sharing your stories and remembering your children
By: Rose Carlson, Program Director of Share Pregnancy & Infant Loss Support
Like many of you reading this post, from the moment I saw my first positive pregnancy test, my life changed forever. When my first two pregnancies ended abruptly at 11 and 6 weeks, I was truly unprepared for the intensity of my feelings and the seeming lack of concern from my friends and family. My heart was completely shattered, not only by the losses of my babies but also by the reactions of my loved ones.
Nearly two years after my second miscarriage, I gave birth to my son Brandon, who will soon be 28. I breathed an enormous sigh of relief and assumed my experience with the heartbreak of loss was over. That was not to be, and I went on to have two more miscarriages, at 13 and 10 weeks. I was devastated. And back in those days, in the late ’80s and early ’90s, support for women like me was practically non-existent.
Nothing I received back then was anything close to what this brokenhearted mom needed.
I received no flowers, sympathy cards, or meals after surgeries. No mementos to fondly remind me of my babies. No bereavement information from the medical community. No support groups to help me feel less alone. Most distressing, I received no acknowledgement that these babies were great losses to me.
Rather than the loving care I desperately wanted and needed, I instead received hurtful words such as:
“These things happen for a reason,”
“There was probably something wrong with ‘it.’”
“At this stage, it’s not a real baby.”
“Be grateful it happened early, before you got attached.”
“Move on and have FUN trying again!”
As anyone who has experienced an early pregnancy loss and heard similar sentiments knows absolutely none of those words were helpful or comforting. But sadly, that was all I was hearing, and without any other support, I believed my feelings of grief were unnatural.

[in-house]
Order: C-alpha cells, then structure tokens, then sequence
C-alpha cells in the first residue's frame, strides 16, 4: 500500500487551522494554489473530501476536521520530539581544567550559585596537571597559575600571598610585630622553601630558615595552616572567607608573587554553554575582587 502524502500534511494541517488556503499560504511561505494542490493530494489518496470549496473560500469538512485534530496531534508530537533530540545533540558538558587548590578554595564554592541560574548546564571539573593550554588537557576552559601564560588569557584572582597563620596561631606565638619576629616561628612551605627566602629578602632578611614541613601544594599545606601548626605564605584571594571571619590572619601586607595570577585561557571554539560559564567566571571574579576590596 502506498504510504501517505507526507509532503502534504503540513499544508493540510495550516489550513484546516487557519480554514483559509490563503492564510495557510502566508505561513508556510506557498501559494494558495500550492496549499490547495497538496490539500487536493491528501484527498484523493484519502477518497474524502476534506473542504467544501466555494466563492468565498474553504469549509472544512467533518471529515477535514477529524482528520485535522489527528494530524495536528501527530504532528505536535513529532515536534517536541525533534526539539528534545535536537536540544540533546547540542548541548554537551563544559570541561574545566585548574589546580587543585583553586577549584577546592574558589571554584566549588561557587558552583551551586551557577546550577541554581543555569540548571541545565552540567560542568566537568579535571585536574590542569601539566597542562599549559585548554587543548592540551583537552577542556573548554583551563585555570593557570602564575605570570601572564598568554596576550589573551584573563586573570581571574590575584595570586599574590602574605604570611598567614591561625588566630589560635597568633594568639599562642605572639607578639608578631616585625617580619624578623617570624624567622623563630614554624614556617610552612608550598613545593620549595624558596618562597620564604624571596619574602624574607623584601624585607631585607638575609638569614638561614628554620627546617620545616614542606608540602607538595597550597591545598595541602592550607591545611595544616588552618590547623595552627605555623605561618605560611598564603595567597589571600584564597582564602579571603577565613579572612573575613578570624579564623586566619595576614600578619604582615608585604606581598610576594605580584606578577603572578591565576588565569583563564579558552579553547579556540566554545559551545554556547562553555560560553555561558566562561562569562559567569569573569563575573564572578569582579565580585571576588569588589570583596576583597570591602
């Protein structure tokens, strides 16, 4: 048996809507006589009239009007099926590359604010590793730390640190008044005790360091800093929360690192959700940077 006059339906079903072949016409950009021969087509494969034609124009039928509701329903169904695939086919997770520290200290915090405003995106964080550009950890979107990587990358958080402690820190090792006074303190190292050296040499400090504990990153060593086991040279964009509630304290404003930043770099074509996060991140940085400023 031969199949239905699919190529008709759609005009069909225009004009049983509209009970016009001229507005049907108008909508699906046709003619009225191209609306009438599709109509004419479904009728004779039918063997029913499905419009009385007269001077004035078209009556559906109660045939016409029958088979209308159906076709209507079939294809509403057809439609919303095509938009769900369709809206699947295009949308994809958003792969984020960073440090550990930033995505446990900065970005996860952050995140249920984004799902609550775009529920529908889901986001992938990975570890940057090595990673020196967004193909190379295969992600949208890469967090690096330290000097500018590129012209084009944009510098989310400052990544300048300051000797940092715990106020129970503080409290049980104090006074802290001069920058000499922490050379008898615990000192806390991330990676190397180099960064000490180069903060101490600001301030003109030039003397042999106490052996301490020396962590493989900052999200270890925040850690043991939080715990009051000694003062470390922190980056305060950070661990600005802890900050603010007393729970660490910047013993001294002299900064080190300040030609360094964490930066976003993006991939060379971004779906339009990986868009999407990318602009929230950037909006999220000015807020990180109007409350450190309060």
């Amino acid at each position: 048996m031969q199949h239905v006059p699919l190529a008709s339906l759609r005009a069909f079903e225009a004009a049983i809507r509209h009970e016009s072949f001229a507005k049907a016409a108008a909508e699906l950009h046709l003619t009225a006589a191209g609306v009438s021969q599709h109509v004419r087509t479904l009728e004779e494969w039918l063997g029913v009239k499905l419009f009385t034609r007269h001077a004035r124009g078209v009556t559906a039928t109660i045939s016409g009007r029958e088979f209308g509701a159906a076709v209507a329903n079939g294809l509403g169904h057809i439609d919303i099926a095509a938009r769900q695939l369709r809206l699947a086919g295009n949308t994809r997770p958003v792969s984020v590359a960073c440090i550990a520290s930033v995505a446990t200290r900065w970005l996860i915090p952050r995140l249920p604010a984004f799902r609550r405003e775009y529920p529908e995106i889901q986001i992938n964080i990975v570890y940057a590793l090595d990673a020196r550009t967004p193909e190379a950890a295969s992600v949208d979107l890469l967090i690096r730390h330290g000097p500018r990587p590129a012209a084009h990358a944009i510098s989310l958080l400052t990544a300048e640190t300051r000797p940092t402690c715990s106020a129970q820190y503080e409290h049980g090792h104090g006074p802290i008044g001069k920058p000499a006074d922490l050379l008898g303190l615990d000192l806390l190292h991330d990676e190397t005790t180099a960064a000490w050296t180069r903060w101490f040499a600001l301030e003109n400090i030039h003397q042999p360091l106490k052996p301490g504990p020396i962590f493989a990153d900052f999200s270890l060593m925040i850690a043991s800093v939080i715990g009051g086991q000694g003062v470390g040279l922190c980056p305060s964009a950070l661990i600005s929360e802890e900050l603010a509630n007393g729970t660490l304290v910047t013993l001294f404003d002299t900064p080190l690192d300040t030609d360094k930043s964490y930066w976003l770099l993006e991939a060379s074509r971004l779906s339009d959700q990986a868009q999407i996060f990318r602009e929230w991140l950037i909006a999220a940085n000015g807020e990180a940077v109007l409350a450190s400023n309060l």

I did (or, I thought I did) what was encouraged and expected of me: I pushed my emotions aside. I “moved on” and had three more children. I was a busy stay-at-home mom who forced myself to quickly dismiss any thoughts of those four babies whenever they made their way into my heart. It wasn’t until I began volunteering at Share, nine years after my last loss, that I learned my grief was not “unnatural” at all; I received permission to acknowledge the confusing feelings I had pushed aside for so long.
One of the most profound things I felt when I started volunteering at Share was, “Wow, I wasn’t crazy back then!” It was eye-opening, both the acknowledgement of my feelings as well as the support I came to receive. As I met and got to know other grieving parents and read articles in the Share newsletter, I realized that compassionate support truly can make a difference, and I knew what a positive impact that kind of support would have meant to me.
“Indeed, it is a uniquely powerful experience to be surrounded by other people who have experienced the death of a child.”
I love quotes, and I especially love this one, as it perfectly sums up my feelings about the value of the support bereaved parents receive from others who have also experienced a miscarriage or other pregnancy loss.
There is a common misconception that those who lose a baby, especially early in pregnancy, will not grieve as deeply as someone who loses an older child or a full-term baby. This is not necessarily the case. Many parents who experience early pregnancy loss often are in great need of support yet, like me, are unable to find it among their family and friends.
Attending a support group, either online or face-to-face, can fill this void and provide meaningful, healing support. Being with others who are grieving and seeking a path of healing after a miscarriage can help parents cope, as well as provide hope that they too can survive this loss. A support community offers bereaved parents safety and acceptance as they share their hearts and stories among others who understand and are walking a similar journey.
Support groups offer additional positive effects on healing, too. Support groups can:
At Share, we have learned that it can be uncomfortable, even downright scary, to walk into a support group meeting for the first time. Parents may feel uncertain of what to expect or even of what they might need, but we have seen firsthand the value of shared support. Keep in mind that peer support groups are not meant to be “therapy,” which can feel intimidating. A support group is simply meant to be a safe, loving place where grieving parents can talk about their baby and connect with others in a similar situation.
Thankfully, there is more support today than ever before, through support groups both in our communities and online. Because I did not have the opportunities for support that are available today, I have made it my personal mission to help parents find the support that leads them forward in their healing journey, and memorialize their baby. That is how I honor and remember the four babies who touched my heart in countless ways.
Rose Carlson is the Program Director of Share Pregnancy & Infant Loss Support